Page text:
Stock Splits and the Trading Speed Improvement Hypothesis
47 Pages Posted: 25 Mar 2008
Date Written: March 18, 2008
Managers have repeatedly indicated in surveys that stock splits are intended to improve liquidity. However, previous studies using bid-ask spread and turnover as measures of liquidity find results to the contrary. This paper offers a new perspective on the issue. Stock splits can make buying shares more affordable to smaller investors, and split-induced higher trading costs can help attract more brokers to promote the stock and new limit-order traders to supply liquidity. Accordingly, we hypothesize that managers of firms facing order execution difficulty and lock-in risk have incentives to use stock splits to improve trading speed at the expense of higher trading costs. Consistent with the hypothesis, we find evidence that firms face trading difficulty prior to splits, and following the split trading speed improves. On average, about 72 percent of the split announcement returns could be attributed to the net benefit of anticipated trading speed improvement. Our findings indicate that trading difficulty is an important factor in firms' split decisions, and that the benefit of the improved trading speed outweighs the increased trading costs.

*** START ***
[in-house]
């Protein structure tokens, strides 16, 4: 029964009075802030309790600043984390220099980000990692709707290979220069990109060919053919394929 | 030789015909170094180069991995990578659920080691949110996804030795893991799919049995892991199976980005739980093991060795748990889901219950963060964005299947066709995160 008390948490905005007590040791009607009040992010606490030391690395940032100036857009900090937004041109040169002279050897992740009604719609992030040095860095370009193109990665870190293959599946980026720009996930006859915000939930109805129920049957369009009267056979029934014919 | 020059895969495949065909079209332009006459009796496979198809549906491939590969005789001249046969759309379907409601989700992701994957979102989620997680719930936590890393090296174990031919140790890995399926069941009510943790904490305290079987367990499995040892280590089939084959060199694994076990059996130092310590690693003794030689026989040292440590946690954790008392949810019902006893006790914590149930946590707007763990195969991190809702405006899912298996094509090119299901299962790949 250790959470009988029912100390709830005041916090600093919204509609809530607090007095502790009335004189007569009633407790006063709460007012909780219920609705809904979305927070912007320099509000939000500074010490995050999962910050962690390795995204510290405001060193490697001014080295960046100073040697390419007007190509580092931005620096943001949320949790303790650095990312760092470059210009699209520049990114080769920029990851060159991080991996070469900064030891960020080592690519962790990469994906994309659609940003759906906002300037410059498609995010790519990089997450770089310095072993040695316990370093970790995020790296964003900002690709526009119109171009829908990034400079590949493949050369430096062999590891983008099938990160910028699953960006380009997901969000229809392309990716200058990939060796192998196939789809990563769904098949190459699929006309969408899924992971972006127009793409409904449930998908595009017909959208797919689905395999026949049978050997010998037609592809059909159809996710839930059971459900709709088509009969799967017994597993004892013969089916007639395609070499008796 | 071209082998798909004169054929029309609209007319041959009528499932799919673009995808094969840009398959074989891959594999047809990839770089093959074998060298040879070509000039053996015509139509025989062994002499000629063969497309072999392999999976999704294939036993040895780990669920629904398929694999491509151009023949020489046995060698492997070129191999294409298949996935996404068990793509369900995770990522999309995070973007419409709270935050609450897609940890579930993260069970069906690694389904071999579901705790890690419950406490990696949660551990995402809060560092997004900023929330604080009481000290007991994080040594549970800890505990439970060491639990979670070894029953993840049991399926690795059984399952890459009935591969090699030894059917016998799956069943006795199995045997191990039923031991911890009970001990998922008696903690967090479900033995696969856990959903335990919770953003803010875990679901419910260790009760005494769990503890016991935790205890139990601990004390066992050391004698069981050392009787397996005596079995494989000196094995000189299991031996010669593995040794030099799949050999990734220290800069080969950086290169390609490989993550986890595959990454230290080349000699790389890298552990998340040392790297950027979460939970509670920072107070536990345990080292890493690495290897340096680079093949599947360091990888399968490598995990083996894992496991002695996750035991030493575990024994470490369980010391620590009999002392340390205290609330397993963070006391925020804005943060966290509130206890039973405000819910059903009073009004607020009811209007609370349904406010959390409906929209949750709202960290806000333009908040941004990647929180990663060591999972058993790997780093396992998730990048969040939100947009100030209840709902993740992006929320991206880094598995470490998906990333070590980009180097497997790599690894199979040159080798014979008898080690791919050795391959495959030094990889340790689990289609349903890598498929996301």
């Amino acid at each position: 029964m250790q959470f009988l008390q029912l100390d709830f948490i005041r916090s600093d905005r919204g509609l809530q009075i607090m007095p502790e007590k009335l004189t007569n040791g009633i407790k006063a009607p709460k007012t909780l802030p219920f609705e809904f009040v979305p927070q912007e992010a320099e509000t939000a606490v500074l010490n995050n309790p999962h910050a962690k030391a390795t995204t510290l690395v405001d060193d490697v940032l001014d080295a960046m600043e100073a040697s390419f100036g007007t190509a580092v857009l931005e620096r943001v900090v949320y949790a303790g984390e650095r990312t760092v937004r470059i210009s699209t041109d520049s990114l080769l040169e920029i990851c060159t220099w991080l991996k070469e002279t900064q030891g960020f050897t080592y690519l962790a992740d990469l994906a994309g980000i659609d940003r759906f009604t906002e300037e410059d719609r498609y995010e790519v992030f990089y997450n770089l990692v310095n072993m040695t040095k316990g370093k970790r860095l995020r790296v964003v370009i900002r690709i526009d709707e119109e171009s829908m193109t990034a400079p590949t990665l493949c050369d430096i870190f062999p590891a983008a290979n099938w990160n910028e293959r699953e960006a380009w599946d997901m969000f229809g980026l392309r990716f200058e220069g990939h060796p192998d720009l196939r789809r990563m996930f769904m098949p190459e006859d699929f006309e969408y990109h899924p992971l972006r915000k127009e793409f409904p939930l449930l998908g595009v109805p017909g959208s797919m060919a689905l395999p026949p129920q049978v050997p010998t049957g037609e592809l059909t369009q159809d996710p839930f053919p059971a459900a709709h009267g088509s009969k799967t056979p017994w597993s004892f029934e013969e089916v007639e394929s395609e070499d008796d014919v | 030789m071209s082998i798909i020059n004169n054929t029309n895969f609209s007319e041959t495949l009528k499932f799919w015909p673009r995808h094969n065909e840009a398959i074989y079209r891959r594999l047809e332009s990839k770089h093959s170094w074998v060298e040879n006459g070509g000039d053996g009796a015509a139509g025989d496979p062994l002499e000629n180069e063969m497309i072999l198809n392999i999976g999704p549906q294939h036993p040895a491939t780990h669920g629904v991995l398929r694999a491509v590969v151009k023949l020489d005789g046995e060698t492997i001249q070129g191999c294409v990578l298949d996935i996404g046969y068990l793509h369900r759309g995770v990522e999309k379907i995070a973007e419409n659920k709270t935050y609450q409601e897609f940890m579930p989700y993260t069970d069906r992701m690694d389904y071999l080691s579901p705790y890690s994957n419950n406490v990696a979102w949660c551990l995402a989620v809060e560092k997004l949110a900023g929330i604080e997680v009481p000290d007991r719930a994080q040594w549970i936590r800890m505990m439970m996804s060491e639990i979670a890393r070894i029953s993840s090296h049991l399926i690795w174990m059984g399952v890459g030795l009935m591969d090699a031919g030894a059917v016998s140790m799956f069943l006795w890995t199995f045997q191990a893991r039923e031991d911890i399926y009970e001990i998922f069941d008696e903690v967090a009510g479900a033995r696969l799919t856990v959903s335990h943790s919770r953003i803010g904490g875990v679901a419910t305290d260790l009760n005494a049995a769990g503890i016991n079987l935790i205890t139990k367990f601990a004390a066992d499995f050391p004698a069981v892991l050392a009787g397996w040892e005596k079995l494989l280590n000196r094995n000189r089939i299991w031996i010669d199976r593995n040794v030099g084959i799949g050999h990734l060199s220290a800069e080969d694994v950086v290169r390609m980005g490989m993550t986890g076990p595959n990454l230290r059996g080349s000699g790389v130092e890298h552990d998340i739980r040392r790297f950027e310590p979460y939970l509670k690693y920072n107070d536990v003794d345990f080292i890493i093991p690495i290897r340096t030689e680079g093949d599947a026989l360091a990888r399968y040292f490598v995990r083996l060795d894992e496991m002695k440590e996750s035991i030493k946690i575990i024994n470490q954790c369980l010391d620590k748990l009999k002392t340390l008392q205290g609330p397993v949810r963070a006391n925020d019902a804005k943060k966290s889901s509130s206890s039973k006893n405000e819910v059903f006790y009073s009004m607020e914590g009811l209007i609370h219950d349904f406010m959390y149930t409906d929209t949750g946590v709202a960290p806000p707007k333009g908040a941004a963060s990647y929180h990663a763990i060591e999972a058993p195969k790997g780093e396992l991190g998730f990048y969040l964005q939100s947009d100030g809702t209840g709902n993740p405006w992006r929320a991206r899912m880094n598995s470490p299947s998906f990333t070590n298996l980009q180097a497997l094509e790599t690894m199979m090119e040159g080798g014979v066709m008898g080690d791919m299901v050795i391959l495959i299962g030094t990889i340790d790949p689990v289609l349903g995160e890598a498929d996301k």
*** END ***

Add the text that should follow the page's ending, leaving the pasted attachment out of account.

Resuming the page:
Keywords: Stock Splits, Liquidity, Trading Speed, Trading Costs
JEL Classification: G10, G30
Suggested Citation: Suggested Citation